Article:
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Garaas v. Cass County Joint Water Resource District

Supreme Court of North Dakota

July 20, 2016

Jonathan T. Garaas, Appellant
v.
Cass County Joint Water Resource District, a political subdivision of the State of North Dakota, Appellee

         Appeal from the District Court of Cass County, East Central Judicial District, the Honorable Debbie Gordon Kleven, Judge.

          Jonathan T. Garaas, DeMores Office Park, 1314 23rd St. S., Fargo ND 58103-3796, appellant.

          Christopher M. McShane (argued) and Andrew D. Cook (on brief), 90113th Ave. E., P.O. Box 458, West Fargo, ND 58078-0458, for appellee.

          OPINION

          Crothers, Justice.

         [¶ 1] Jonathan T. Garaas appeals after a district court entered a judgment of dismissal for lack of subject matter jurisdiction. Garaas argues the district court erred dismissing his case because its subject matter jurisdiction was invoked when he filed a notice of appeal in the district court. We conclude the district court did not misapply the law finding the case was not properly brought before the court. The judgment dismissing the case is affirmed.

         I

         [¶ 2] On May 14, 2015, the Cass County Joint Water District ("District") ordered the establishment of an assessment district to fund the development, operation and maintenance of a Fargo-Moorhead flood risk management project under N.D.C.C. ch. 61-16.1. On June 12, 2015, Garaas filed with the district court a notice of appeal from the decision of a local governing body under N.D.C.C. § 28-34-01. On June 16, 2015, a Cass County deputy sheriff served Garaas' notice of appeal on the District's secretary-treasurer, Carol Harbeke Lewis. Lewis is not a member of the District's governing board. On June 18, 2015, attorneys from Ohnstad Twichell, P.C., served Garaas a notice of appearance in the case. On June 25, 2015, the deputy sheriff's return was served on the District's attorneys and filed in the district court.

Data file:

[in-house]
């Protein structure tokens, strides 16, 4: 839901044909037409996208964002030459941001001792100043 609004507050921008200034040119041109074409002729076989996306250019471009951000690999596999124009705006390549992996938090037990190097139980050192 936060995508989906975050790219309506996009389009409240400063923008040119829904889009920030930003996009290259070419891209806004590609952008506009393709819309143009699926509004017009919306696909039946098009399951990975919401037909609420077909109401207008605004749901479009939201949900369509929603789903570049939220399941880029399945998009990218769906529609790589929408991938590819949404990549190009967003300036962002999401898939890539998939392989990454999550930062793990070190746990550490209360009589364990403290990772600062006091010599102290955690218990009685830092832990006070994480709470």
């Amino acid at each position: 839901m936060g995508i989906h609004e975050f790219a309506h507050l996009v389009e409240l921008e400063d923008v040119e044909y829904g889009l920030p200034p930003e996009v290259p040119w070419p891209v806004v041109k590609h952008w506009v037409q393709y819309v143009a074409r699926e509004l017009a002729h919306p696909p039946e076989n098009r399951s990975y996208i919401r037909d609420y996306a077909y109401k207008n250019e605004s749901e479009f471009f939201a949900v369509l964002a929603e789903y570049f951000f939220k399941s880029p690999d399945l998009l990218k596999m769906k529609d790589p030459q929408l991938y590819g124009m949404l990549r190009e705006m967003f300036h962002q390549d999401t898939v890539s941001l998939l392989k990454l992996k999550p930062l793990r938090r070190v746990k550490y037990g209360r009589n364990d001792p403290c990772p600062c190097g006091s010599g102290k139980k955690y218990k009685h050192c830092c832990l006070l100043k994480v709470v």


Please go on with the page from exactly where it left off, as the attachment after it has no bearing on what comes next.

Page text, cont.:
[¶ 3] On July 2, 2015, the District moved to dismiss the case for lack of jurisdiction. On July 16, 2015, a Cass County deputy sheriff served Garaas' notice of appeal on District board member, Mark Brodshaug. On November 24, 2015, the district court dismissed Garaas' claim for lack of subject matter jurisdiction, finding he failed to perfect his appeal by properly serving the notice of appeal on a board member as required by N.D.C.C. § 28-34-01. Garaas appeals the district court's judgment of dismissal.

         II

         [¶ 4] Garaas argues the district court acquired subject matter jurisdiction when he timely filed the notice of appeal. "As a prerequisite to issuing a valid order or judgment, a court must have both subject matter and personal jurisdiction." Trottier v. Bird, 2001 ND 177, ¶ 5, 635 N.W.2d 157. "Subject-matter jurisdiction is the court's power to hear and determine the general subject involved in the action...." Albrecht v. Metro Area Ambulance, 1998 ND 132, ¶ 10, 580 N.W.2d 583. "Issues involving subject matter jurisdiction cannot be waived and can be raised sua sponte at any time." Earnest v. Garcia, 1999 ND 196, ¶ 7, 601 N.W.2d 260.

         [¶ 5] "For subject-matter jurisdiction to attach, 'the particular issue to be determined must be properly brought before the court in the particular proceeding.'" Albrecht, 1998 ND 132, ¶ 11, 580 N.W.2d 583. North Dakota Rule of Civil Procedure 12(h)(3) compels the district court to dismiss an action whenever it appears the court lacks jurisdiction of the subject matter. In this case, the district court dismissed the appeal finding subject matter jurisdiction did not attach because Garaas failed to properly bring the action before the court according to the provisions in N.D.C.C. § 28-34-01.

         [¶ 6] "When jurisdictional facts are not disputed, the issue of subject matter jurisdiction is a question of law, which we review de novo." In re Estate of Vaage, 2016 ND 32, ¶ 14, 875 N.W.2d 527. Section 28-34-01, N.D.C.C., provides in relevant part:

"Appeals from local governing bodies--Procedures.
This section, to the extent that it is not inconsistent with procedural rules adopted by the North Dakota supreme court, governs any appeal provided by statute from the decision of a local governing body, except those court reviews provided under sections 2-04-11 and 40-51.2-15. For the purposes of this section, 'local governing body' includes any officer, board, commission, resource or ...

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